Theobroma cacao (a small evergreen tree which produces cocoa beans), found in deep tropical regions of South America, has been widely cultivated for its seeds, which are used to make chocolate, cocoa butter, and cocoa powder. People have been devouring chocolate in the US as far back as the eighth century, as based on trace evidence found in an archaeological site in Alkali Ridge, Utah.
The archaeological research, published in the Journal of Archaeological Science, more specifically suggested the presence of theobromine and caffeine, two compounds found in cacao (cocoa plant). Theobromine is a bitter alkaloid which similarly acts like caffeine as a stimulant, and is a diuretic.
The fruit of the Theobroma cacao can produce several varieties of chocolate. Each undergo a different processes to render cocoa powder and chocolate liquor which are used in part as ingredients for unsweetened chocolate, dark chocolate, and milk chocolate.
Chocolate liquor (cocoa liquor) is pure chocolate in its liquid form, derived from cocoa beans which have been fermented, dried, roasted, and husked. Beans are ground into a paste and melted into liquor. It contains both cocoa solids and cocoa butter (fats) in roughly equal proportions. Once cooled, the mass can be molded into blocks known as unsweetened chocolate (bitter chocolate).
Chocolate liquor contains roughly 53 percent cocoa butter (fat), about 17 percent carbohydrates, 11 percent protein, 6 percent tannins, and 1.5 percent theobromine.
Unsweetened cocoa powder is pulverized, partially defatted chocolate liquor. Cocoa powder gives an intense chocolate taste and is available in alkalized or natural varieties.
Natural cocoa powder is light brown, with a pronounced chocolate flavor. Alkalized cocoa powder is darker in color, less acidic, and has a milder chocolate taste. Alkalized cocoa powder has an alkaline pH from 7 to 8, while natural cocoa powder has an acidic pH, around 5. Alkalized cocoa powder is sold in stores alongside other types of baking chocolate and is sometimes labeled as Dutch-process cocoa or European-style cocoa.
Dark chocolate contains chocolate liquor, sugar, cocoa butter, vanilla, and leicithin (an emulsifier). No milk solids are present in dark chocolate. The cocoa content of commercial dark chocolate bars can range from 30 percent (sweet dark) to nearly 80 percent for extremely dark bars. Bittersweet chocolate and semi-sweet chocolate also fall into the dark chocolate category, with the addition of sugar.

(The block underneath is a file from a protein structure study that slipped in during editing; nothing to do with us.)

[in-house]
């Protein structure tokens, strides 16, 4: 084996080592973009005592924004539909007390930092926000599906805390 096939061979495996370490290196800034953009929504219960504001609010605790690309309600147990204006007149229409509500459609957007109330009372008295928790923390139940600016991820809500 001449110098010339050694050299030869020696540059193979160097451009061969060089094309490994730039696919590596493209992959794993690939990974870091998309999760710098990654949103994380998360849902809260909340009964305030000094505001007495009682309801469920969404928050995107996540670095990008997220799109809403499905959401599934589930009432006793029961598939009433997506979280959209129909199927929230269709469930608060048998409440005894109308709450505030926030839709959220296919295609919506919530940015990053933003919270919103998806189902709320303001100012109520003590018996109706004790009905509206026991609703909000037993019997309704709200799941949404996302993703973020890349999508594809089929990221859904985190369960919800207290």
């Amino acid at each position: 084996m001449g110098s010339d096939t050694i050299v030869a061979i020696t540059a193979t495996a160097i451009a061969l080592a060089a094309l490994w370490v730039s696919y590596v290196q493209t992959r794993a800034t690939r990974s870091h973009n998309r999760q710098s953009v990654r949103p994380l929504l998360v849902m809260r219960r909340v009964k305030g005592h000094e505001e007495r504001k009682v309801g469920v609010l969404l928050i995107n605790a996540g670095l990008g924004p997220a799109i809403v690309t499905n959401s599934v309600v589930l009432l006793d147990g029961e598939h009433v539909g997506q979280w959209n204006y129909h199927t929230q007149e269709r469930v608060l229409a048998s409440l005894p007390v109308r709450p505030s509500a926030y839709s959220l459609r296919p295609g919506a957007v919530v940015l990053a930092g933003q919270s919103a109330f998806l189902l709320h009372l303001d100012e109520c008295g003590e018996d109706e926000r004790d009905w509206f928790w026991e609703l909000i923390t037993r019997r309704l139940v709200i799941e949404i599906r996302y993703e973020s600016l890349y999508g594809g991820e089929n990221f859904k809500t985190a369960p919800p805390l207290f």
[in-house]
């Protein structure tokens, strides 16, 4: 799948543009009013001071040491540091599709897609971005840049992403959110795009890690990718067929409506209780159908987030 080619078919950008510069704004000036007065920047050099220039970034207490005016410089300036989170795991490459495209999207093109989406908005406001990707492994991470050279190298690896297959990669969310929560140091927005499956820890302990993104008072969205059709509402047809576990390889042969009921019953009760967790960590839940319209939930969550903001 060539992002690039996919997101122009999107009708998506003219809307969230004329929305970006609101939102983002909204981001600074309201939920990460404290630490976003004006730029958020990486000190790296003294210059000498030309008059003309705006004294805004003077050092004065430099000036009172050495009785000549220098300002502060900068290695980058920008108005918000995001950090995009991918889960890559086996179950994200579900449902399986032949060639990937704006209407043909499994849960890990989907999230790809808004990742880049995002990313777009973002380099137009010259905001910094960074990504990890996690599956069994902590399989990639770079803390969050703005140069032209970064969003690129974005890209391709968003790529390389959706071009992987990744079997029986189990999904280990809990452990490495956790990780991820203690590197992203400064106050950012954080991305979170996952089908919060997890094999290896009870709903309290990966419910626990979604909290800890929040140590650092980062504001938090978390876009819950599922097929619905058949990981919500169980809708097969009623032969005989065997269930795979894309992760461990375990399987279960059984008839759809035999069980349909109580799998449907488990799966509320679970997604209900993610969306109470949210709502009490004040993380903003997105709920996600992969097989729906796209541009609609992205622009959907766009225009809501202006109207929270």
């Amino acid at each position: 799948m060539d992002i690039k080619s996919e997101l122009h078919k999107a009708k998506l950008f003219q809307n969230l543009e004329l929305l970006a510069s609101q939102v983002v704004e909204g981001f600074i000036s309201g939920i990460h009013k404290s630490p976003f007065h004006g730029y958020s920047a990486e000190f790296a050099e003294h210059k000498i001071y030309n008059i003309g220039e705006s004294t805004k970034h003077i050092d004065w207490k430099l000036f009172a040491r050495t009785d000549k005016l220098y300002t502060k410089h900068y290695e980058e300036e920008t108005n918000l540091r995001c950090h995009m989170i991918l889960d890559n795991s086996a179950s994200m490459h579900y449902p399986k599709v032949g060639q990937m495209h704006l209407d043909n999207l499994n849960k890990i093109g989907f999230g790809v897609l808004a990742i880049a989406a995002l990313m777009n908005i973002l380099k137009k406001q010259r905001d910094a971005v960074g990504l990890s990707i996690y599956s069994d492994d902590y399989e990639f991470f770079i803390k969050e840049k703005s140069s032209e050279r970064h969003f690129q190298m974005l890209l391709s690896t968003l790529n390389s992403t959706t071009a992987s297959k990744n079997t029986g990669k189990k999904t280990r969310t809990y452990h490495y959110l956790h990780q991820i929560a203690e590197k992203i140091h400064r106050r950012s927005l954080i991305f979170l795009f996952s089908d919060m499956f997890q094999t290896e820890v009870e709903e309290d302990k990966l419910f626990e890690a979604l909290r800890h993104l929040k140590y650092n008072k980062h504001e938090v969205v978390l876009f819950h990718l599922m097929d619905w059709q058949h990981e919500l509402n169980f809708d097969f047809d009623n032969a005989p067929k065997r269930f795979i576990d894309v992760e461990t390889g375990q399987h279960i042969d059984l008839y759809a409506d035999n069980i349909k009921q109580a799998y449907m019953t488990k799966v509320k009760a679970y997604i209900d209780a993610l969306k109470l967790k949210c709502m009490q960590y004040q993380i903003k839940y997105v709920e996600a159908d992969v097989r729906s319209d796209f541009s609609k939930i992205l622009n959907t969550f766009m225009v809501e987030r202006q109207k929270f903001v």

White chocolate is referred to as a type of chocolate because of the cocoa butter it contains, but it does not contain chocolate liquor or any other cocoa products.
In the US, standard milk chocolate must minimally contain 10 percent of chocolate liquor, 3.39 percent of butterfat, and 12 percent of milk solids. Milk chocolate typically contains condensed milk or dry milk. This type of chocolate is sweeter and lighter in color than dark chocolate.
Eating moderate amounts of dark chocolate, more specifically eating a dense amount of cacao, has been scientifically linked to lowering blood pressure, and has several other noted health benefits associated with the flavanol antioxidants, a flavonoid subunit of polyphenol antioxidants. Found naturally in chocolate, flavanols limit oxidative damage to the body’s cells. Cocoa beans have a concentrated amount. Antioxidants have been found to inhibit some cancer cell proliferation. The process of alkalizing the chocolate, which is done to enhance the flavor, can have an impact and reduce the overall amount of antioxidants.
According to a study by the American College of Cardiology, quoted in Sciencedaily, the phytochemical flavanol increased nitric oxide in blood of smokers and appeared to reverse smoking related damage to blood vessels. In another study, flavanols lowered blood pressure and aided in the reduction of cholesterol, thus reducing the chance of heart disease.
New research, published in the journal Neurology, has given chocolate lovers another reason to indulge in their guilty pleasure, as it appears chocolate consumption has been linked to lowering the risk of stroke. Glasgow University researchers demonstrated how savoring a single chocolate bar can have a direct impact on the brain and stroke risk, by measuring blood flow in their participants. They found the chocolate specifically affected the levels of carbon dioxide within the blood vessels, linked to the flavanol antioxidants, improving the overall blood circulation.
Chocolate also acts like morphine on the brain, affecting the response in pleasure centers. The study, “Enkephalin Surges in Dorsal Neostriatum as a Signal to Eat,” published in the journal Current Biology, examined how binge-eating and addiction are both centered around the compulsive overconsumption of something that triggers the brain’s reward center.
Researchers used a rat model and found when the dorsal nestriatum (part of the brain) was stimulated, the rats consumed 250 percent more chocolate, as a surge of encephalin (a natural opiate-like peptide) was produced and interacted with the receptors of the brain. The release of this peptide encouraged a feeding frenzy and a desire for more stimulants (chocolate). They consumed the equivalent of six pounds of M&Ms within an hour.
So, for your health, dip a few strawberries, bananas, or pretzels in a drizzle of dark chocolate. Perhaps experiment with obscurely flavored and seasoned varieties like bacon or hot pepper dark chocolates. And enjoy the chocolate eggs come Easter. But please do so in moderation.
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